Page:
Police had barricaded the area, and were loading handcuffed men and women into separate vans. A large crowd of onlookers stood outside the barricades and whispered amongst themselves. Many people were seated around ambulances sipping coffee from Styrofoam cups, while attendants took their blood pressure. The blades of a helicopter beat the air overhead. Several TV news reporters were speaking into microphones and looking into cameras. The shops across the street were in ruins, and I imagined the same to be true of those on my side.
Several parked cars were in flames, and firemen were just then putting out the blazes, one by one. Some of them were warning people away from one vehicle in particular that was smoking ominously. Their caveats were ill timed, for the flames finally reached the cars gas tank, and it exploded, sending a base surge that rocked the entire street. A fireball curled up and over its hood. A piece of flaming debris swept by a well coiffed TV news reporter. I suspect that his chosen brand of hair gel was made of some petroleum product, because his head burst into flames. He ran wildly about screaming, beating his head with both hands, one of which still gripped his microphone. Its foam tip caught fire, yet he still maintained his hold on it. In the grayish smoke and greenish haze, it appeared as though the Statue of Liberty had been brought to life and shrunk to man-size, and was there on a New York street, casting vengeful fireballs at its citizens. His cameraman maintained an admirable and steady hold in his lens of the poor fellow until two firemen appeared. They emptied the contents of their fire extinguishers on the mans upper body, and his brief torment and charade were brought to an end.
I wondered briefly if his news station would edit this part of his coverage out of the final copy that would undoubtedly air on the evenings news.
I turned my back on that place, and limped away slowly and in some pain. In addition to a deep cut on my forehead, I had a sprained wrist that I cradled gingerly. Just as I walked out from under an awning, it collapsed to the ground, killing a pigeon. This great crash sent me skittering into the street. Rising slowly, I once again saw the ruinous result of two victimized and well-meaning groups of people, brought together in one place, albeit out of context. But for the smoldering and rent Prada bag to my right, a windowless, dented Mercedes on my left, and the unconscious and tattooed twenty-something sprawled under me, this aftermath this vision of destruction could have been any street in South East Los Angeles circa 1992. Or some crossing on the Israeli/Palestinian border, today. It could be a photo of Belfast. A memory of Saigon.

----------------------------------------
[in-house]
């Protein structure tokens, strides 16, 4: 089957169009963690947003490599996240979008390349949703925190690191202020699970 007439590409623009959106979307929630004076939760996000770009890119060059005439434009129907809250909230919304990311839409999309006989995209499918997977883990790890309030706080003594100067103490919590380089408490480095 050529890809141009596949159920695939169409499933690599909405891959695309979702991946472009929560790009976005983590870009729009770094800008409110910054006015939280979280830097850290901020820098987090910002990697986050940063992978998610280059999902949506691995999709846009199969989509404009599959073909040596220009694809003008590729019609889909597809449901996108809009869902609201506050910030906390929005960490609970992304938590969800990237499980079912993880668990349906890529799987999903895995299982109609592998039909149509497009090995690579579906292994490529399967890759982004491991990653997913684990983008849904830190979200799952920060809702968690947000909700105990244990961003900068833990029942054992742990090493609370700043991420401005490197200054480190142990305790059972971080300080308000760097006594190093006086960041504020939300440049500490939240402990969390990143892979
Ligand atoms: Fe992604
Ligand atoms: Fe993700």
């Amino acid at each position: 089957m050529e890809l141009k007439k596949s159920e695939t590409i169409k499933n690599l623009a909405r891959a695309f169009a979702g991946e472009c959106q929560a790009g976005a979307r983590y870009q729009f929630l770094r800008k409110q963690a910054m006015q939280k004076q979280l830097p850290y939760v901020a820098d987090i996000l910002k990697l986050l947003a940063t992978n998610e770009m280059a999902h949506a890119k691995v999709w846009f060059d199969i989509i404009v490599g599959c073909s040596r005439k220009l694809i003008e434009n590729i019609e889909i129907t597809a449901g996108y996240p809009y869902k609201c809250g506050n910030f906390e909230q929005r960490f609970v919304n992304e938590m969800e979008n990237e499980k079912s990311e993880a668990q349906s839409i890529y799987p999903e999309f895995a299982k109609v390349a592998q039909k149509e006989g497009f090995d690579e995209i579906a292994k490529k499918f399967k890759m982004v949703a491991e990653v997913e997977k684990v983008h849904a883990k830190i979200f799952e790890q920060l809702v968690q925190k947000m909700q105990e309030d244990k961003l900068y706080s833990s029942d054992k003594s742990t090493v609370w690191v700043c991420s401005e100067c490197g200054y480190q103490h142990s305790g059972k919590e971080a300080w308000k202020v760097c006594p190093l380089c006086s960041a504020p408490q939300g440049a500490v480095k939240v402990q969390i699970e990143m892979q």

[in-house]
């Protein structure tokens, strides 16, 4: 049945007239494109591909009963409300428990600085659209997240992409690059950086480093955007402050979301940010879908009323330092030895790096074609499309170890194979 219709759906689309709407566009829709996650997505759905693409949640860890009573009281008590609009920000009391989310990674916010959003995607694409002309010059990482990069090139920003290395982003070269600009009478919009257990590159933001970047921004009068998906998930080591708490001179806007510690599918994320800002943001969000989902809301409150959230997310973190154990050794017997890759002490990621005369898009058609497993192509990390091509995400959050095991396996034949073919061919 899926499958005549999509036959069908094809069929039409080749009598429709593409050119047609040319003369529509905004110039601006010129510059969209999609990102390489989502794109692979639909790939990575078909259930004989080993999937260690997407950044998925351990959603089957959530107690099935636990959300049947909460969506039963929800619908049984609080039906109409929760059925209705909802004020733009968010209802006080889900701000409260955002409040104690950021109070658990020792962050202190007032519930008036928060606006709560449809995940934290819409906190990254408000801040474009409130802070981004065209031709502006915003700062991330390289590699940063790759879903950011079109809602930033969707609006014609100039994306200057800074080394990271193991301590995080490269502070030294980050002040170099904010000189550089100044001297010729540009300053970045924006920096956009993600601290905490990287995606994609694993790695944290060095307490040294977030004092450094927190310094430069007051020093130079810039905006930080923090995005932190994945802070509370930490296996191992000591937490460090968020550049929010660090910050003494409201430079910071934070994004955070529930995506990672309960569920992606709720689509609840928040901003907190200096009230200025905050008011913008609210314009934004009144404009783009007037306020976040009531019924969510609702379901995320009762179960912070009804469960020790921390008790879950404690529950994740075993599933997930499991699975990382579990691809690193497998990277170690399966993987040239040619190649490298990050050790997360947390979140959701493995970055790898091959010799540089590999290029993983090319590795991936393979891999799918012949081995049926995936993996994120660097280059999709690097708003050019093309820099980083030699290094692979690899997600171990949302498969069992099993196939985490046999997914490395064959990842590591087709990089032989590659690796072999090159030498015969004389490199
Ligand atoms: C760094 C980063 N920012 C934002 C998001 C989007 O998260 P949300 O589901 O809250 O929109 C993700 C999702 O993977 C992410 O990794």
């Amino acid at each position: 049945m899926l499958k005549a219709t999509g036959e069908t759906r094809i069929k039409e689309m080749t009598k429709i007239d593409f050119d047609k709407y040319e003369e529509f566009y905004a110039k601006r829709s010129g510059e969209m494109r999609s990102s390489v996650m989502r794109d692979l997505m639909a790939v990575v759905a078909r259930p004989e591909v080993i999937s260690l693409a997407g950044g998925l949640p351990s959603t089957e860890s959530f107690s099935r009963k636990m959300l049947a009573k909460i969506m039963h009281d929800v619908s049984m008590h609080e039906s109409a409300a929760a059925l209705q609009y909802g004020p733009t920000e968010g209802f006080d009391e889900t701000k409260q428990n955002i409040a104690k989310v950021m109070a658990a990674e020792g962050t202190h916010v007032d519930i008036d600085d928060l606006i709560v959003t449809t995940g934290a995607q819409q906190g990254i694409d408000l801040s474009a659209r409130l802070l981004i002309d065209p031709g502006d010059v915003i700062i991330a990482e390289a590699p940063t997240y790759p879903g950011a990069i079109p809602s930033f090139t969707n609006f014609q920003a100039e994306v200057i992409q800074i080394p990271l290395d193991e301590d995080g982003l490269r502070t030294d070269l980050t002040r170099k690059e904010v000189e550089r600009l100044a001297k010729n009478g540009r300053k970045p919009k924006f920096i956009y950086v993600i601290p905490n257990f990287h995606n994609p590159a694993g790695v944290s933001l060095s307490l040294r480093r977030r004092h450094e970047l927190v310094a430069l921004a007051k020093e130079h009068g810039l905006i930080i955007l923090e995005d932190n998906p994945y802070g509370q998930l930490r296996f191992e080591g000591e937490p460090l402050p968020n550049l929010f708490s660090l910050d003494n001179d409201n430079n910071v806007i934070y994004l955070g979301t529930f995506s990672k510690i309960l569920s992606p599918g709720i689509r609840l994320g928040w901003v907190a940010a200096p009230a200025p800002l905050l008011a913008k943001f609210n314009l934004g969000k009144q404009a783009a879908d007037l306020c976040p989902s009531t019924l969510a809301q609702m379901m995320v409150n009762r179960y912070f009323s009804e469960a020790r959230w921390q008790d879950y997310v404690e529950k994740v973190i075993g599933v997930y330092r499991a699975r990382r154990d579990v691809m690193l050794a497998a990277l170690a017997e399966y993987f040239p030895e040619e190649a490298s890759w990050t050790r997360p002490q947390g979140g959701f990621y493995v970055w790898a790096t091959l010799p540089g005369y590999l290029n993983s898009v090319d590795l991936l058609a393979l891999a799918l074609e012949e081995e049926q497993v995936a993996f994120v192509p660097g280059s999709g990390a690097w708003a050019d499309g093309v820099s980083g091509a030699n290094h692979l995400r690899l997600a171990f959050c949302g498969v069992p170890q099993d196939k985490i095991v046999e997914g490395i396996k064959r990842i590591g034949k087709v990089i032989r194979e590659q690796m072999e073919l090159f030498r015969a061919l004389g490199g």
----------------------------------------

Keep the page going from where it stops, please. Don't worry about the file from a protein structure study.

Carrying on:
It could be a vision of a struggle yet to be.
I was immediately saddened at the nature of the human condition, but at the same time, I felt a direct connection to the rest of humanity and to its history, and this was softly heartening. Perhaps the others, too when they had regained consciousness and were fully healed would feel it.
I was also gladdened. I realized that the experience was reproducible should the memory of the connection I had just felt eventually wane, or if some day my fellow New Yorkers needed a fresh reminder.
Those plans would have to wait. My work was, for the moment, done. It was now time to hobble home.